by Daniéle Knoetze and Nancy Child
Conservators will tell you that the right tool for the job makes all the difference. The tools and equipment found in a conservation laboratory range from large, excessively expensive equipment to small hand tools that you can get at any beauty store for under R20. Having the right tools and materials are important, but they are sometimes difficult to get hold of. Therefore, getting creative is the name of the game. Conservators usually pull from all sorts of different fields to find just the right tool for the job.
In our conservation unit we are privilege to have specialised equipment when dealing with specific conservation tasks, such as the freeze dryers and hydraulic table.
Appliances such as an ultrasonic humidifier is a useful tool when it comes to the relaxing of paper. This appliance is easy to find and available at most pharmacies. And you won’t be paying an arm and a leg for it!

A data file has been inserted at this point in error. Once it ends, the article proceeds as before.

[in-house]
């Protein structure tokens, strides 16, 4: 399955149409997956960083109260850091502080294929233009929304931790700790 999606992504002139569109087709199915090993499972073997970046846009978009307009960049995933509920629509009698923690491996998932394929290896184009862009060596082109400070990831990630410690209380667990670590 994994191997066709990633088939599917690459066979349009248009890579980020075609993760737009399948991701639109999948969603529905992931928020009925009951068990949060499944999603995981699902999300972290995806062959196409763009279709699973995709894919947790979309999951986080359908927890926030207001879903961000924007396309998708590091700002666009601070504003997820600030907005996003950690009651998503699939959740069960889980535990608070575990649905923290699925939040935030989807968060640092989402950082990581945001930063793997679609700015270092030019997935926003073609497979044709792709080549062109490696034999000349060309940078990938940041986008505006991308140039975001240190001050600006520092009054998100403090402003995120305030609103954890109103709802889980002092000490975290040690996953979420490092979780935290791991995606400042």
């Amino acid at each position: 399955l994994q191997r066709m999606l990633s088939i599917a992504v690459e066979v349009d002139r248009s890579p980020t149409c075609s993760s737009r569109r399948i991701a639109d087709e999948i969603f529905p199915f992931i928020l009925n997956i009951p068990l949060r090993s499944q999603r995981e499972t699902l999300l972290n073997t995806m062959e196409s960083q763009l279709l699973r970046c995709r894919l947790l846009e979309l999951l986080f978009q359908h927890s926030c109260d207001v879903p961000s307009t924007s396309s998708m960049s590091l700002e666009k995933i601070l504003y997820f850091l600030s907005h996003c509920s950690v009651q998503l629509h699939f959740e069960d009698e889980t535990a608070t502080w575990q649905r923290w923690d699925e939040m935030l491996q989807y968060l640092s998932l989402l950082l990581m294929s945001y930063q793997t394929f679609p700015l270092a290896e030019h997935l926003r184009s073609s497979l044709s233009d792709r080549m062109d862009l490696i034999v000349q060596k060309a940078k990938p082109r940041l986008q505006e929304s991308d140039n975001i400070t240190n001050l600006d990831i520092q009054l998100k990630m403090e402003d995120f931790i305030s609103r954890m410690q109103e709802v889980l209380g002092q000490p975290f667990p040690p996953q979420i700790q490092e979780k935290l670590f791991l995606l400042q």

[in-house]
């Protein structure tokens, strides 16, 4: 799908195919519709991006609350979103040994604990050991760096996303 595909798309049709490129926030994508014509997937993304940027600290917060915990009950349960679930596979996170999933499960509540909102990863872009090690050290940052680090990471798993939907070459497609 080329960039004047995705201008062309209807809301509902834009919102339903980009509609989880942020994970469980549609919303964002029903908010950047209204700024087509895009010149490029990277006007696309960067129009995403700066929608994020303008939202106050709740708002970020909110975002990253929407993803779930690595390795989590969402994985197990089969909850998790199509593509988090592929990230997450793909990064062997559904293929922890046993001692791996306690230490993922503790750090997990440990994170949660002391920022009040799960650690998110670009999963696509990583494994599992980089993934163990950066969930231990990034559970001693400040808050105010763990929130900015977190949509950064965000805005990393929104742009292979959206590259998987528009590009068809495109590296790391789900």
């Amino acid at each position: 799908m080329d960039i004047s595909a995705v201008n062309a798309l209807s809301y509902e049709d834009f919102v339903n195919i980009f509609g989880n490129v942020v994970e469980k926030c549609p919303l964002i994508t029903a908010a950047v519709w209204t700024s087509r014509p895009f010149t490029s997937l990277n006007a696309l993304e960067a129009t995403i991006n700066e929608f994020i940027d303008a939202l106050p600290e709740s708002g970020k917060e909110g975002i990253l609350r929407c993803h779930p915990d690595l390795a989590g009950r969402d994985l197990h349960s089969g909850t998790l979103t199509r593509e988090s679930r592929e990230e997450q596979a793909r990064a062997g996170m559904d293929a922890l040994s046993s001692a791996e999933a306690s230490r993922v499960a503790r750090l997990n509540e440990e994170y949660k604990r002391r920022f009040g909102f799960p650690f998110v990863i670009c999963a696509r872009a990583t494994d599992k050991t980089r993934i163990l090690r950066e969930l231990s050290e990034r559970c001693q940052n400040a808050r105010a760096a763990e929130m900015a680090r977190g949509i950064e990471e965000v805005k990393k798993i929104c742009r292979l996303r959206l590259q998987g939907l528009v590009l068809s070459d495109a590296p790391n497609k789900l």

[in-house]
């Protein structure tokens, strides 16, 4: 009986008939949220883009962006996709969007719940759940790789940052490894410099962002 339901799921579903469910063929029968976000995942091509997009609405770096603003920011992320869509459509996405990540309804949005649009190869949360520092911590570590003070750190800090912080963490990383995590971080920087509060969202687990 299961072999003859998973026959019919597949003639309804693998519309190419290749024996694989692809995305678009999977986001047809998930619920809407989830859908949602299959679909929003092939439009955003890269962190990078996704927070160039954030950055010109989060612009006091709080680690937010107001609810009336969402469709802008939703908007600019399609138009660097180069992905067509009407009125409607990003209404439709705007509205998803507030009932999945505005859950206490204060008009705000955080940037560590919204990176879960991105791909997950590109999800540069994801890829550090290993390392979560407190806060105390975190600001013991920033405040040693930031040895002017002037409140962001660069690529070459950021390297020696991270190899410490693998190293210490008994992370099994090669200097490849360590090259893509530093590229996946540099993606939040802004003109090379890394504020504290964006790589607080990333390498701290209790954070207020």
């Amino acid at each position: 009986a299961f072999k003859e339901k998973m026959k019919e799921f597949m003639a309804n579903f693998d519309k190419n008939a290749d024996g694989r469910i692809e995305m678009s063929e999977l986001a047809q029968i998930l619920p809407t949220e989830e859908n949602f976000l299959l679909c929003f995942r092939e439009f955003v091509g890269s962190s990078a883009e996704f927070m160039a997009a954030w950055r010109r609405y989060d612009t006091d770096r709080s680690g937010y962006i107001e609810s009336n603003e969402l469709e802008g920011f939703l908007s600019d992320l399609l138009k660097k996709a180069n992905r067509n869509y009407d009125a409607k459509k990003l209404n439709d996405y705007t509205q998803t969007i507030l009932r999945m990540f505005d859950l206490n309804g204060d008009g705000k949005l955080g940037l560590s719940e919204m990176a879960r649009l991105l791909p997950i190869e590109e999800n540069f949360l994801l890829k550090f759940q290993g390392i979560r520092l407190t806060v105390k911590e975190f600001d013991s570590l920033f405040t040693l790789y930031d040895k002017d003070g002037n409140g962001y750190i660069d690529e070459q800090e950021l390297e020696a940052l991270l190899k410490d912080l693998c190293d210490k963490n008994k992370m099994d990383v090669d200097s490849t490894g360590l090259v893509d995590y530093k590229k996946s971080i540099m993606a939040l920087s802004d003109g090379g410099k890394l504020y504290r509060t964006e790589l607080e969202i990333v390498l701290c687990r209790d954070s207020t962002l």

Let’s look at some of the hand tools no conservator can do without: Bone folders, Spatula, Tweezers, Scalpel, Brushes and an Awl.
Bone folders are useful for making strong creases in paper and can also be used as a burnisher for tapes. Tweezers assists with accurate control for sorting, probing and holding small pieces of paper. The bookbinding awl is used to punch precise holes or enlarge existing holes into a variety of material. Surgical scalpels are ideal for delicate, precision work on paper objects. This tool has many uses and is a must have when it comes to cutting paper, gently scraping surfaces and removing tape and adhesive.
Different strokes for different folks
Conservators use a variation of different brushes that have different characteristics to make the task at hand easier to do. They come in different shapes and sizes to perform a specific task.